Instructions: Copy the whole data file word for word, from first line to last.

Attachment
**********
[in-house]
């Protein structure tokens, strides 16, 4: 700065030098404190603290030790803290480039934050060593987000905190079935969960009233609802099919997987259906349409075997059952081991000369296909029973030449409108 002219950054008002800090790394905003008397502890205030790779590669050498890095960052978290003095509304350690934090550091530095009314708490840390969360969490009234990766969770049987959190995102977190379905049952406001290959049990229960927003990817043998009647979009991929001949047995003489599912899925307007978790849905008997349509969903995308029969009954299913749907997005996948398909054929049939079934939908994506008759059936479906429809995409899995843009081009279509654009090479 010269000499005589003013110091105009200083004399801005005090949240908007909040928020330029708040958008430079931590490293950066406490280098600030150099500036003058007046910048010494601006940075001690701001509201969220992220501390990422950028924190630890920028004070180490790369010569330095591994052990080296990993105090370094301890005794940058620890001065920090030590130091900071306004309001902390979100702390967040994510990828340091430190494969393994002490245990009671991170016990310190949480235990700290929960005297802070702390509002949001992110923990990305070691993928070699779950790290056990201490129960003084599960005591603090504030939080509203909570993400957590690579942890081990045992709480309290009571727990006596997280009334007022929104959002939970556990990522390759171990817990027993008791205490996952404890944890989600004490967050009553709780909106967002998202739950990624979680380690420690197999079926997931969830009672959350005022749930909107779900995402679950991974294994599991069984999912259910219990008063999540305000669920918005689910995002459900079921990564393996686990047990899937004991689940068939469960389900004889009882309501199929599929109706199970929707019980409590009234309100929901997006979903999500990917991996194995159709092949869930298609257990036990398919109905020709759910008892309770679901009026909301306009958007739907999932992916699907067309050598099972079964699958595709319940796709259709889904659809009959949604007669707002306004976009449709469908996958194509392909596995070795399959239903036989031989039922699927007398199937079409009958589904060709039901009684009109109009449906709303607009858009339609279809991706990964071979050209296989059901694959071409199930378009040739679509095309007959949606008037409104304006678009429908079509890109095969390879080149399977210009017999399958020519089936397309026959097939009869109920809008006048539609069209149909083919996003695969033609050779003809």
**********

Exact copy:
[in-house]
């Protein structure tokens, strides 16, 4: 700065030098404190603290030790803290480039934050060593987000905190079935969960009233609802099919997987259906349409075997059952081991000369296909029973030449409108 002219950054008002800090790394905003008397502890205030790779590669050498890095960052978290003095509304350690934090550091530095009314708490840390969360969490009234990766969770049987959190995102977190379905049952406001290959049990229960927003990817043998009647979009991929001949047995003489599912899925307007978790849905008997349509969903995308029969009954299913749907997005996948398909054929049939079934939908994506008759059936479906429809995409899995843009081009279509654009090479 010269000499005589003013110091105009200083004399801005005090949240908007909040928020330029708040958008430079931590490293950066406490280098600030150099500036003058007046910048010494601006940075001690701001509201969220992220501390990422950028924190630890920028004070180490790369010569330095591994052990080296990993105090370094301890005794940058620890001065920090030590130091900071306004309001902390979100702390967040994510990828340091430190494969393994002490245990009671991170016990310190949480235990700290929960005297802070702390509002949001992110923990990305070691993928070699779950790290056990201490129960003084599960005591603090504030939080509203909570993400957590690579942890081990045992709480309290009571727990006596997280009334007022929104959002939970556990990522390759171990817990027993008791205490996952404890944890989600004490967050009553709780909106967002998202739950990624979680380690420690197999079926997931969830009672959350005022749930909107779900995402679950991974294994599991069984999912259910219990008063999540305000669920918005689910995002459900079921990564393996686990047990899937004991689940068939469960389900004889009882309501199929599929109706199970929707019980409590009234309100929901997006979903999500990917991996194995159709092949869930298609257990036990398919109905020709759910008892309770679901009026909301306009958007739907999932992916699907067309050598099972079964699958595709319940796709259709889904659809009959949604007669707002306004976009449709469908996958194509392909596995070795399959239903036989031989039922699927007398199937079409009958589904060709039901009684009109109009449906709303607009858009339609279809991706990964071979050209296989059901694959071409199930378009040739679509095309007959949606008037409104304006678009429908079509890109095969390879080149399977210009017999399958020519089936397309026959097939009869109920809008006048539609069209149909083919996003695969033609050779003809």